Is your deck, driveway or other outside surface looking dirty?
Pressure washing is a great way to get a deep clean, and many people find it to be a simple DIY weekend activity but before you fire up that pressure washer, make sure you know how to do it safely.
Pressure washing can be dangerous
Pressure washers are powerful tools and should be treated with care. If you accidentally spray yourself, the high pressure water can cut deep into your skin and cause permanent nerve damage or even require amputation.
Even injuries that appear minor can in reality be very serious. A pressure washing wound that looks like a small cut can go very deep. You can also end up with air or water trapped under your skin – not what you want at all!
If you are injured from a pressure washer, seek medical attention immediately.
Luckily, with some knowledge, you can safely pressure wash to your heart’s content. These are some general tips, but always read the manual for the specific machine you are using.
Best practices to follow for safe pressure washing
- Keep it outside. Never use a pressure washer in an enclosed space.
- Use the safety latch. Most pressure washers come with a safety latch that stops water from spraying. Make it a habit to turn this on anytime you aren’t using the sprayer.
- Never leave it unattended. If the pressure washer is on, you should be right there with it – don’t leave it running and step away.
- Hold the sprayer with two hands. This will give you more control of the direction of the spray, which is safer.
- Never point towards another person. Seems obvious, but it needs to be said! Even as a joke, never aim the sprayer – on or off – at another person.
- Check your surroundings. Be aware of any potential hazards in the area where you are cleaning. Will the ground get slippery when wet? Do you need to use a ladder? Make sure you are prepared for all possibilities.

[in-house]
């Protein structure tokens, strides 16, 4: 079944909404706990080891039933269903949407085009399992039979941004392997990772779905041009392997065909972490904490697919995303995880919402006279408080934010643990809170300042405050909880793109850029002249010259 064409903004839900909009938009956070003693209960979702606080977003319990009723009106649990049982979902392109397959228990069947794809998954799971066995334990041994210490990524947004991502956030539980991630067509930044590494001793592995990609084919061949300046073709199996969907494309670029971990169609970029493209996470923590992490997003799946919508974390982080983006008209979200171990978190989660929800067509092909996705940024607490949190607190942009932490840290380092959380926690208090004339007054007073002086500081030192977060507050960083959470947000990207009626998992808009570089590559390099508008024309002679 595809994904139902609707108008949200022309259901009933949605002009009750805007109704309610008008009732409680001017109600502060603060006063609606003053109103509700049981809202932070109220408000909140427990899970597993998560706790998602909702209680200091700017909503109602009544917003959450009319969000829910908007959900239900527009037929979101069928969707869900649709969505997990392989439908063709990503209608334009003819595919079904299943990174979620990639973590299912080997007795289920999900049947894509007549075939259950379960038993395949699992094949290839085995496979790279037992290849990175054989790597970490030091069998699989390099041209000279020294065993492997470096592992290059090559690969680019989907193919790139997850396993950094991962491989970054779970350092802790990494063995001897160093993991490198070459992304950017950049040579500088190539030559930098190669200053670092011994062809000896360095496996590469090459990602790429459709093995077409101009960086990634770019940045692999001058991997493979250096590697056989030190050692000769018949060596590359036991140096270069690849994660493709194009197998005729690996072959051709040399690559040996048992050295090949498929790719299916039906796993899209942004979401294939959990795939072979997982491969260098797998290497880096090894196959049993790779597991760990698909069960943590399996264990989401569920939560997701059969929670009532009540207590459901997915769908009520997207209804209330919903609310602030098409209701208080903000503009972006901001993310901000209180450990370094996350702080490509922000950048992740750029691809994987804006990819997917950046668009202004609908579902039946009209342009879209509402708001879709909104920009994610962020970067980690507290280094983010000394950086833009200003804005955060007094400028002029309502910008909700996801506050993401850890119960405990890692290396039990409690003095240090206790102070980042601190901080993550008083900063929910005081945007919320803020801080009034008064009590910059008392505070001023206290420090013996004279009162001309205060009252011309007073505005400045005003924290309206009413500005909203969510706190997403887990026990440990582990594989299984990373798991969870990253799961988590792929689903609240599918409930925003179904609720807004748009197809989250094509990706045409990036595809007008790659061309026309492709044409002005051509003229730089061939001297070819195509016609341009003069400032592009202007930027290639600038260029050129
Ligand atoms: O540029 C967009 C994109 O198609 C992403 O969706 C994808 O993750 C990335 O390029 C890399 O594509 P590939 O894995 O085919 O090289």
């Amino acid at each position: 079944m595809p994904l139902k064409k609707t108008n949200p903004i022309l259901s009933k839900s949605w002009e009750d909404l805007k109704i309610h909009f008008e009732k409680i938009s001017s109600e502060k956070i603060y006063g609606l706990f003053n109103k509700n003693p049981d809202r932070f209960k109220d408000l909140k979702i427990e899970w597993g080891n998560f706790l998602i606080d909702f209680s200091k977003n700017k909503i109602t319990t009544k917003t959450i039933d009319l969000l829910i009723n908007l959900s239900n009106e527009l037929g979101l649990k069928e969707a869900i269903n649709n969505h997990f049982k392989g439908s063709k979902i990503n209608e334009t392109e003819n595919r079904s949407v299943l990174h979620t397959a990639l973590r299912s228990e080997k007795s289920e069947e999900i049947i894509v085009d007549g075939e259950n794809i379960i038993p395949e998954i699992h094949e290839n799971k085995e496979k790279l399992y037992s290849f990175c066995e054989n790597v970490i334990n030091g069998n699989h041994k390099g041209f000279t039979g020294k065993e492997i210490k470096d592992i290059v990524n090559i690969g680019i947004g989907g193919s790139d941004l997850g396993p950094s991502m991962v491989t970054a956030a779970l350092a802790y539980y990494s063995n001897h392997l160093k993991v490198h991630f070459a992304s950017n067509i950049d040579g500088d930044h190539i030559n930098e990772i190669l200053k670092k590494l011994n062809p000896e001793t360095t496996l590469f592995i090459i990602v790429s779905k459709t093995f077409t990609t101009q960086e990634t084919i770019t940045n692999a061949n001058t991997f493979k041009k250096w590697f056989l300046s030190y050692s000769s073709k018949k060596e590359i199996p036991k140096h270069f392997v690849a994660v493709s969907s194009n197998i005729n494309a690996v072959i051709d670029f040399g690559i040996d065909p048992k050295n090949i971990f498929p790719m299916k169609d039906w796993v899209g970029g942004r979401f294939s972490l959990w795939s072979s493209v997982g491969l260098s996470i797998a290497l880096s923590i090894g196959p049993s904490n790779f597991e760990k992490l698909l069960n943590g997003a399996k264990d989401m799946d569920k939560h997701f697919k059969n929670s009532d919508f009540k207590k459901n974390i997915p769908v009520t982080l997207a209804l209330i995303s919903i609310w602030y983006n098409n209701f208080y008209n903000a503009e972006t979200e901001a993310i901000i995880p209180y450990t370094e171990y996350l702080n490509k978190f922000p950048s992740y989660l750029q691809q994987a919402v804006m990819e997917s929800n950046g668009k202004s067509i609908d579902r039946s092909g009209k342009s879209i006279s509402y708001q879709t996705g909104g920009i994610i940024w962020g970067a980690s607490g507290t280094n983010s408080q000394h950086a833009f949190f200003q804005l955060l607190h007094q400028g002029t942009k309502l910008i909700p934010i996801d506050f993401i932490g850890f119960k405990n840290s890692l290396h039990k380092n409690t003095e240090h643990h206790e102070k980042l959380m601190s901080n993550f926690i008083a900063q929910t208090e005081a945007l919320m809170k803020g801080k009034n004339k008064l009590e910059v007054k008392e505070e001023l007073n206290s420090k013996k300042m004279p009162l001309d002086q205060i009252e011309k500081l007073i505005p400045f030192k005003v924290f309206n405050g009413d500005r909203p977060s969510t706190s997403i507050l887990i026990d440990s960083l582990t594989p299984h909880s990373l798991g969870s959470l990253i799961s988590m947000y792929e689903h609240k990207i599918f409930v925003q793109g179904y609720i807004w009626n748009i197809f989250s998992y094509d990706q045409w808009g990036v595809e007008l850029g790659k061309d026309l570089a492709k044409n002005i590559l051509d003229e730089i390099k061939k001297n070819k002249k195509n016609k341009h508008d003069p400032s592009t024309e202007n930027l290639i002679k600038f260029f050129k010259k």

- Adults only. Only a responsible adult should operate a pressure washer. Make sure kids are not in the area before you start spraying.
Types of spray nozzles
In general, a wider spray nozzle can do a great job with your cleaning.
It may take slightly longer, but it will be much safer. It can be tempting to use a super high-pressure nozzle, but that will open you up to the risks of injuring yourself or damaging your property.
Check out the types of nozzles available to see which one will work best for your situation.
- Red (0°) This one is used for hard to reach areas like second-story siding or small crevices. However, it is the most dangerous. So it’s best to avoid this nozzle – almost anything you need to clean can be cleaned with a wider spray.
- Yellow (15°) This is for heavy-duty cleaning, like stain removal on concrete or stripping paint.
- Green (25°) This nozzle is best for most of the basic outdoor cleaning that you might do at home: driveways, sidewalks, and decks.
- White (40°) If you need to clean siding or other more sensitive areas, this nozzle is best.